Starters: Brandon Lloyd, Cedrick Wilson
Backups: Curtis Conway, Rashaun Woods, Arnaz Battle, Derrick Hamilton
Practice squad: P.J. Fleck
What’s new: How about two new starters and three new backups? This position has undergone an overhaul this season after the departure of 2003 starters Terrell Owens and Tai Streets. Wilson and Lloyd – the Nos. 3 and 4 receivers last year – slide up in the pecking order, though Lloyd has leapfrogged over Wilson as the No. 1 wideout entering the regular season. Conway, a 12th-year veteran, joined the team in May after playing for the New York Jets last season. Woods and Hamilton both were picked up on the first day of the draft in April.
What’s to like: There’s lots of fresh talent here, and the Niners might not be as bad at receiver as some suspect. In fact, they might not be bad at all. Wilson is small and unheralded, but he’s the longest-tenured receiver on the team and he knows how to get open and catches the ball in traffic. He has deceptive speed and toughness and proved to be of legitimate starting quality during the preseason. Lloyd, however, is the emerging star of this unit with ability to make acrobatic catches and stretch and twist his body both in the air and on the ground. He catches everything within his fingertips, is dangerous with the football in his hands and the Niners will try to get it there often this year. Despite missing most of training camp with hamstring problems, Woods displayed late in the preseason that he has the size, smoothness and hands to excel at this level and he could come on quickly now that he’s healthy. Conway is a sure-handed vet who adds savvy and experience and begins the season in the No. 3 role. Battle, who will be used mainly on special teams, makes for a quality fifth receiver.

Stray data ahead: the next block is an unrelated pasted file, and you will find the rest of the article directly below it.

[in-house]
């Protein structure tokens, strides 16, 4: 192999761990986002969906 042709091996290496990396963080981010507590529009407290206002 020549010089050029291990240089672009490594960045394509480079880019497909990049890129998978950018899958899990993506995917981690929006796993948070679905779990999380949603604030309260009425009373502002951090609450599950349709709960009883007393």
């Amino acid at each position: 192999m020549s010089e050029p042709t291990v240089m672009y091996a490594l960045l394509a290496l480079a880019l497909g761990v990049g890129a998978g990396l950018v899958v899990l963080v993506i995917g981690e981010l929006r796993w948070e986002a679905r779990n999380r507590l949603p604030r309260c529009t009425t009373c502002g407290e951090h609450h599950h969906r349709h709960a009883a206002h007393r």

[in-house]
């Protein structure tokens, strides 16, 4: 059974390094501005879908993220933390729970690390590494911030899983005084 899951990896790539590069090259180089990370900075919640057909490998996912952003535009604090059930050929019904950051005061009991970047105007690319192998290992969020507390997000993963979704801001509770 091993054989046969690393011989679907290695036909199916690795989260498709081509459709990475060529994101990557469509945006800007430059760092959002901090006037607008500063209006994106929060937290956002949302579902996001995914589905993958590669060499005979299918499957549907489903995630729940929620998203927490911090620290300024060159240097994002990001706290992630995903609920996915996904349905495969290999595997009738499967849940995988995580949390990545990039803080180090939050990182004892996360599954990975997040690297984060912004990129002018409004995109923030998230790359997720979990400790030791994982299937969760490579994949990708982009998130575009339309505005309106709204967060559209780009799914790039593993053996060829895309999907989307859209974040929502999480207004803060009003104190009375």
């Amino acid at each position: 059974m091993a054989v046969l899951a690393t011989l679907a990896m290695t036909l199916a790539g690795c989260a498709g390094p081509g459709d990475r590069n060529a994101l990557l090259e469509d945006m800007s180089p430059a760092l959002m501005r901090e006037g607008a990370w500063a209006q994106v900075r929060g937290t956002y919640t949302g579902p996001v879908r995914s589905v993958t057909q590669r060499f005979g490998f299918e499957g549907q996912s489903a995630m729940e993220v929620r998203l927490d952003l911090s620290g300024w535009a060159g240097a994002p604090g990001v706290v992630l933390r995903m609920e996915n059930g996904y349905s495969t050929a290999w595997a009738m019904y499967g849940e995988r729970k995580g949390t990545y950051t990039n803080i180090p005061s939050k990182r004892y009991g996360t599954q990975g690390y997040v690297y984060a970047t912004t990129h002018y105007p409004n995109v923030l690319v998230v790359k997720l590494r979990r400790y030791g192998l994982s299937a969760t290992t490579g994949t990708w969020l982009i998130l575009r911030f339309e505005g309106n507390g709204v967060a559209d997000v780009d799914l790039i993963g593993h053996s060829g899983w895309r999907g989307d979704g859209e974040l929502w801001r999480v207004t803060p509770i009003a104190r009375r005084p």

What’s to wonder about: Wilson and Lloyd lack quality size for a pair of starting NFL receivers, and that will make things tough on the intermediate routes and when they are asked to go across the middle. Opponents will jam Lloyd often, and it’s unproven whether he can get separation from defensive backs on a consistent basis. Woods missed a lot of preparation time this summer, which appeared to be a setback to his development and the expectations he could push for a starting role. But he’s changing that perception quickly now that he’s back on the field. A big question facing the entire unit is if it collectively has the speed to stretch opposing defenses and get open deep, because the Niners would like to look long in their passing game more often this year.
Key preseason stat: Wilson and Lloyd averaged 14.9 yards on their combined 13 receptions, with Lloyd’s two touchdown receptions ranking third among the league leaders.
The bottom line: The Niners have talked openly about being an equal opportunity receiving corps this season now that the me-first Owens no longer is around, but that kind of approach rarely flies for teams with successful passing games. The Niners need two or three receivers to emerge from their clumped group as steady, productive pass-catchers this season, and there is promise on the horizon with some fresh young talent leading the way that figures to only get better. That said, this is the most unproven unit on the team – and perhaps in the league among receivers – and the only way for this group to shake that label is to go out and do it. Entering the regular season, it remains to be seen if they can.